A new robot is capable of switching from an underwater drone to an aerial vehicle in less than one second. The robot also features a suction disc inspired by the remora fish, which enables it to hitchhike on wet or dry moving objects to significantly reduce its power consumption. It is designed for biological and environmental monitoring in marine ecosystems such as surveying ocean pollution in the open sea as the scientist of Beihang University, Imperial College London and Empa point out in a new study published in Science Robotics.

Environment - Astronomy / Space Science - 19.05.2022
Satellite Monitoring of Biodiversity Moves Within Reach
Satellite Monitoring of Biodiversity Moves Within Reach
Global biodiversity assessments require the collection of data on changes in plant biodiversity on an ongoing basis. Researchers from the universities of Zurich and Montréal have now shown that plant communities can be reliably monitored using imaging spectroscopy, which in the future will be possible via satellite.

Chemistry - 19.05.2022
From the packet into your food: what harmful substances are in food packaging?
From the packet into your food: what harmful substances are in food packaging?
Salad boxes to go, sealed-tray lasagna and apple juice in PET bottles: we encounter packaged food and drink everywhere. A new database shows which packaging contains harmful substances that can be transferred to its contents. It also includes findings from researchers at the University of Basel, who are investigating plastic molecules that were previously unknown or barely known.

Health - 19.05.2022
Dolphins Line Up to Self-Medicate Skin Ailments at Coral ’Clinics’
If a human comes down with a rash, they might go to the doctor and come away with some ointment to put on it. Indo-Pacific bottlenose dolphins get skin conditions, too, but they come about their medication by queuing up nose-to-tail to rub themselves against corals. In the journal iScience on 19 May, researchers show that these corals have medicinal properties, suggesting that the dolphins are using the marine invertebrates to medicate skin conditions.

Transport - Environment - 19.05.2022
How a cognitive bias is blocking the rise of electric cars
How a cognitive bias is blocking the rise of electric cars
A team from the University of Geneva shows that underestimating battery autonomy is a major psychological barrier to buying an electric car. What are the barriers to the adoption of electric cars? Although the main financial and technological obstacles have been removed, their market share still needs to increase.

Computer Science - Life Sciences - 18.05.2022
A component for brain-inspired computing
A component for brain-inspired computing
Researchers from ETH Zurich, Empa and the University of Zurich have developed a new material for an electronic component that can be used in a wider range of applications than its predecessors. Such components will help create electronic circuits that emulate the human brain and that are more efficient than conventional computers at performing machine-learning tasks.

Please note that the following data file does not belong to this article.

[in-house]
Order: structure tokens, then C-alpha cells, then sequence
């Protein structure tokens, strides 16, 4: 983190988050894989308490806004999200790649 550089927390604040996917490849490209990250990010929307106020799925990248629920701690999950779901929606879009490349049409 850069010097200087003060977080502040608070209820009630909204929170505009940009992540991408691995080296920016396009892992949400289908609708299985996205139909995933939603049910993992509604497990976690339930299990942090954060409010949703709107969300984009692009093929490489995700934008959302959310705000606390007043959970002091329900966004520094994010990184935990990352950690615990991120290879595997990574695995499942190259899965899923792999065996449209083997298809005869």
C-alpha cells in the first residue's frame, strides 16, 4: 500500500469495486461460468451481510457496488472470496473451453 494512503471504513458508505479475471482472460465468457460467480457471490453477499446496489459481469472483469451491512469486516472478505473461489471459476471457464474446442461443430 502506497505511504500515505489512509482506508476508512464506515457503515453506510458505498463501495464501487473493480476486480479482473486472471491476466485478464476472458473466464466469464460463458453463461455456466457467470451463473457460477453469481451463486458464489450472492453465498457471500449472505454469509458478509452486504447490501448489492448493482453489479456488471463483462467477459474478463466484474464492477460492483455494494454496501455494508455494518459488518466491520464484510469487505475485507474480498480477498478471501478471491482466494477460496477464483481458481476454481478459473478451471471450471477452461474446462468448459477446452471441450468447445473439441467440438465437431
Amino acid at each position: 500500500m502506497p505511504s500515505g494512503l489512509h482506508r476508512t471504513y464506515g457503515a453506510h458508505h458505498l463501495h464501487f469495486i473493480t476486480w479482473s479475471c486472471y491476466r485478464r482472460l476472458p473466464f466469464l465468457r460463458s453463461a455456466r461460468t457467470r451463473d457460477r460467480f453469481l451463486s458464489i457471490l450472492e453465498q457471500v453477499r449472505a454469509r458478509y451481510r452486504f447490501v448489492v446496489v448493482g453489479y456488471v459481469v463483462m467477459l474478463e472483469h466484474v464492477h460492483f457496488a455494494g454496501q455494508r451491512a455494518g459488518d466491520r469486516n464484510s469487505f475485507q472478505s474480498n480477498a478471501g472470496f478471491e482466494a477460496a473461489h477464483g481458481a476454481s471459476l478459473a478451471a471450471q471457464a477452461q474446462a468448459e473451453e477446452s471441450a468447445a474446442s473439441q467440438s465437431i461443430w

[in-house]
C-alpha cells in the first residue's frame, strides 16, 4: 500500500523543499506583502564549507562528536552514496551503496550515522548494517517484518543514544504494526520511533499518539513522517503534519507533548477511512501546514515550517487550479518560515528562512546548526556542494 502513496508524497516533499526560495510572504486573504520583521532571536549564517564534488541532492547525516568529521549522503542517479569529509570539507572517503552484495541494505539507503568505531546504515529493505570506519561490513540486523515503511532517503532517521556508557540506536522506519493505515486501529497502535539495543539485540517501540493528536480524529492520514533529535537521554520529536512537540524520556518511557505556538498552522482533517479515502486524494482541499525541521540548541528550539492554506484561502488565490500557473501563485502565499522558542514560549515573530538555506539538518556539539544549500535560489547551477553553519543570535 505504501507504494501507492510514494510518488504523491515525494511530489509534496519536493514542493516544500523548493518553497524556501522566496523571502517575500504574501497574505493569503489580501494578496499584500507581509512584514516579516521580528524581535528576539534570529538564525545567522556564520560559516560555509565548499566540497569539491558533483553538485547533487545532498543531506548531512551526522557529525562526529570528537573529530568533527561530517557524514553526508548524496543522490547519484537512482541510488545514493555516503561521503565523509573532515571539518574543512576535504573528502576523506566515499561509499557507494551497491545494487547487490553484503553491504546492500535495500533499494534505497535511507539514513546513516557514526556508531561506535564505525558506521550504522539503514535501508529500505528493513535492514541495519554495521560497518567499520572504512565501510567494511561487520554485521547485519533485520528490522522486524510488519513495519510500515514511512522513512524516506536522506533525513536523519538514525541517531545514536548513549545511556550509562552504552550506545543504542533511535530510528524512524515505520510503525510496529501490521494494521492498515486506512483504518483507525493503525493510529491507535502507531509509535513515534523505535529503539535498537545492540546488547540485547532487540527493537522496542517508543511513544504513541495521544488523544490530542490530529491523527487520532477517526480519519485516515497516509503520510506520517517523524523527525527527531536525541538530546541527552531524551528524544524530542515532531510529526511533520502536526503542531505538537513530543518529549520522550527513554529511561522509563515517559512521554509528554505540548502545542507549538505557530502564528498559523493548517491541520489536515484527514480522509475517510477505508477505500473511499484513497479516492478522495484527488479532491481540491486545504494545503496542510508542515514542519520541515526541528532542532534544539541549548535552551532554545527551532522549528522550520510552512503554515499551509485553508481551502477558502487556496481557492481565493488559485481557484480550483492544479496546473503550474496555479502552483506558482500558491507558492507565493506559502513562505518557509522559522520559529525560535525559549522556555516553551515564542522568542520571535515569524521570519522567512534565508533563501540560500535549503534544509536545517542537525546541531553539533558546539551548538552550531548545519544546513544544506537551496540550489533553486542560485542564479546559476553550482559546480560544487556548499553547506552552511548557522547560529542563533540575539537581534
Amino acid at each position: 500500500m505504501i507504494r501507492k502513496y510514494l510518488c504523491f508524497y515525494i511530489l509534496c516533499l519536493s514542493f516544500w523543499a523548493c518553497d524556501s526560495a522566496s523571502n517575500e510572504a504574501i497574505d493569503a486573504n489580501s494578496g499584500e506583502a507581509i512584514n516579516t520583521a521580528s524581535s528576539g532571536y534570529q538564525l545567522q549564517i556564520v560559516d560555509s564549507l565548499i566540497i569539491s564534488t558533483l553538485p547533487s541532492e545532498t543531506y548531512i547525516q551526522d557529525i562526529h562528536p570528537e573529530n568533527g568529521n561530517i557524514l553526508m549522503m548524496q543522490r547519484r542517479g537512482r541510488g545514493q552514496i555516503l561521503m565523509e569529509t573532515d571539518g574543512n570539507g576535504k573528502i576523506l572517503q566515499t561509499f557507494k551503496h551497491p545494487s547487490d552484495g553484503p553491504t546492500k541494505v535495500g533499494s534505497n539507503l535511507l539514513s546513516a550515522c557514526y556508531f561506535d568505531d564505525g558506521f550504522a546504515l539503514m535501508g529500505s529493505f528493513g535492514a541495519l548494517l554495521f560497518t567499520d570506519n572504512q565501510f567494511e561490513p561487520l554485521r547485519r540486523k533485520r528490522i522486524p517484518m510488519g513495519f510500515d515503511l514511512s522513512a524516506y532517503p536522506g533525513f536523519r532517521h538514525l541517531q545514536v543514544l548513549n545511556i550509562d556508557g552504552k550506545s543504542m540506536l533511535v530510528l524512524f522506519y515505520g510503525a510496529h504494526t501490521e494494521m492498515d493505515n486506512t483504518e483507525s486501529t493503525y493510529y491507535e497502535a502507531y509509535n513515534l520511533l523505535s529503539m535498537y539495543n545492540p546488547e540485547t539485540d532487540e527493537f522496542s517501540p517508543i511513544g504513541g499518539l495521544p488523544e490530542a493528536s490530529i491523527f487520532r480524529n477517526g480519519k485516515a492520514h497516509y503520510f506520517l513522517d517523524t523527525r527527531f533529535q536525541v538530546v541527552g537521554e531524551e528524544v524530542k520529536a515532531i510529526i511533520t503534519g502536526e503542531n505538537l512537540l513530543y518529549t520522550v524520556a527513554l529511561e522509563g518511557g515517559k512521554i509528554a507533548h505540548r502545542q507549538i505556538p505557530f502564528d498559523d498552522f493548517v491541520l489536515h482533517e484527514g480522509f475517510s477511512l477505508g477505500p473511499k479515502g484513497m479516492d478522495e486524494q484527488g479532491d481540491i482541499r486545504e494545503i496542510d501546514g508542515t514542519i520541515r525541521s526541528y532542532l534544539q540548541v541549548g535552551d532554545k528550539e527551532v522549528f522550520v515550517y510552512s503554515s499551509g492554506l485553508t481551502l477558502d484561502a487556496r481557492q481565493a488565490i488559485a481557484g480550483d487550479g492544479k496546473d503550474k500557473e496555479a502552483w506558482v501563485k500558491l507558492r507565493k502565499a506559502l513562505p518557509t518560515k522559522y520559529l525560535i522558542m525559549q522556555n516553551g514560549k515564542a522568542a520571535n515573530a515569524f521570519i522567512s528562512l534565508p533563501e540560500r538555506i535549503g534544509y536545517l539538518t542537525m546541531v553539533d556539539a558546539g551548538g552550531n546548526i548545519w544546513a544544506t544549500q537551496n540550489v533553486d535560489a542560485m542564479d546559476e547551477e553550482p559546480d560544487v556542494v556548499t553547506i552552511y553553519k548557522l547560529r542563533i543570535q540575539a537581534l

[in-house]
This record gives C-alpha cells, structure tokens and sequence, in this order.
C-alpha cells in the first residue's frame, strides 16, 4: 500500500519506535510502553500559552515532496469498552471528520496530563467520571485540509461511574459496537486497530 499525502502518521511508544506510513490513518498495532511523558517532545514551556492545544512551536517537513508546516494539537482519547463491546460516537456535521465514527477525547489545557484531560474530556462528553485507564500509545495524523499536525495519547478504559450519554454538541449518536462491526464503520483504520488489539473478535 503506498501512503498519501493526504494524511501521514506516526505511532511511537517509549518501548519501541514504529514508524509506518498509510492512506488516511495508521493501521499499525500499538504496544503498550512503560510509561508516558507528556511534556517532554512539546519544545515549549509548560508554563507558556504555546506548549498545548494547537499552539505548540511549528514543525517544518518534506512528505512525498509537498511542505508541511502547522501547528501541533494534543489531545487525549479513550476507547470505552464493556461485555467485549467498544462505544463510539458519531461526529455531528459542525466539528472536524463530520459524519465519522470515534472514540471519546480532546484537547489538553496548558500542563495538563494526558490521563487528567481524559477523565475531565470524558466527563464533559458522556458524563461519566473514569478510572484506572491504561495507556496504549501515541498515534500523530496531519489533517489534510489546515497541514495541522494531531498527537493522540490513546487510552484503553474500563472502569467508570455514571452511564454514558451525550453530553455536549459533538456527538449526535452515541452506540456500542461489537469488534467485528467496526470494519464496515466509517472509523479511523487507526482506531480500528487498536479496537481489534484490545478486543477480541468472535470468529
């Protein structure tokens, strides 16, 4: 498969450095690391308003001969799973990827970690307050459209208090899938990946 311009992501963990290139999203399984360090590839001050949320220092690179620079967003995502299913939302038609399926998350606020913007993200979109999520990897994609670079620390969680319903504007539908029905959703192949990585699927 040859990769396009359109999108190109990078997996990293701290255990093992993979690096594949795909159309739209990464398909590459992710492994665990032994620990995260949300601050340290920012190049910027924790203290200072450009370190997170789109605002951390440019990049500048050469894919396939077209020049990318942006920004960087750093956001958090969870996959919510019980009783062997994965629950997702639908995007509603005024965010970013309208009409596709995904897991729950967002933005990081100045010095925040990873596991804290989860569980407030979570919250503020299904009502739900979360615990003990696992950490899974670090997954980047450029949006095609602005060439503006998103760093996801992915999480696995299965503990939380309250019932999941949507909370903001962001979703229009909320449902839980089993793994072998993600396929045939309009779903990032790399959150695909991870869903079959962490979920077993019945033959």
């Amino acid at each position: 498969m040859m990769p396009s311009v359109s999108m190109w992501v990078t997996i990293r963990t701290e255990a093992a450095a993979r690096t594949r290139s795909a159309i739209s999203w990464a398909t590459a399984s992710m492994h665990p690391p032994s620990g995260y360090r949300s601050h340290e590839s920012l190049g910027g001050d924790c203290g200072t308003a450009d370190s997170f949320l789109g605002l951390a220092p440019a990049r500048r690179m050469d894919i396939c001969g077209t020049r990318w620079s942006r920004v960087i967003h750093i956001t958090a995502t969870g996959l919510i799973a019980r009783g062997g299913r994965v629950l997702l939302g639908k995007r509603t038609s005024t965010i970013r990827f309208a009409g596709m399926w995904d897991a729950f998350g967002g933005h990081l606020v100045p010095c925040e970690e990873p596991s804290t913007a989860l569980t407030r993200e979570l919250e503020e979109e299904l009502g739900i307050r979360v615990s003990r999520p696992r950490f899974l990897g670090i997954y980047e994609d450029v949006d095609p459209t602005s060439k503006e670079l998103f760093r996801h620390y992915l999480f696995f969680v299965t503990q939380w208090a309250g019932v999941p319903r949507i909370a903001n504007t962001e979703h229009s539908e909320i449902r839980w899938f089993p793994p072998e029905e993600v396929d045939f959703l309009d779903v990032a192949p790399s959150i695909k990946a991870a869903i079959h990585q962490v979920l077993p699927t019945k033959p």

Earth Sciences - Environment - 17.05.2022
New findings on the global cooling of 1627 BC
New findings on the global cooling of 1627 BC
An interdisciplinary study, in which the University of Bern played a major role, sheds new light on two extreme volcanic events and a subsequent global cooling in antiquity. With the help of a highly precise analysis of volcanic ash and sulphur in ice cores from Greenland and Antarctica, it became clear that the global cooling around 1627 BC was not attributable to the Thera volcano in Santorini, as previously assumed, but to a volcano in distant Alaska.

Paleontology - Earth Sciences - 17.05.2022
Previously Unknown Dolphin Species Was Present in Switzerland
Previously Unknown Dolphin Species Was Present in Switzerland
Twenty million years ago, the Swiss Plateau region, or -Mittelland-, was an ocean in which dolphins swam.

Health - Life Sciences - 17.05.2022
Change of temperature causes whole body reprogramming
Scientists have discovered that changes in temperature cause marked and organ-specific effects in all tissues. Human beings, like most organisms, are constantly exposed to alternating colder or warmer temperatures. These environmental variations cause striking metabolic effects and require constant adaptations.

Physics - 17.05.2022
A new calculation for predicting fusion energy
A new calculation for predicting fusion energy
Physicists at EPFL, within a large European collaboration, have revised one of the fundamental laws that has been foundational to plasma and fusion research for over three decades, even governing the design of megaprojects like ITER. The update shows that we can actually safely use more hydrogen fuel in fusion reactors, and therefore obtain more energy than previously thought.

Life Sciences - Computer Science - 16.05.2022
NeuroMechFly: a digital twin of Drosophila
NeuroMechFly: a digital twin of Drosophila
Scientists have developed a digital model of the fruit fly, Drosophila melanogaster, which realistically simulates the movements of the animal. The twin is a big step towards reverse engineering the neuromechanical control of animal behavior, and developing bioinspired robots. "We used two kinds of data to build NeuroMechFly," says Professor Pavan Ramdya at EPFL's School of Life Sciences.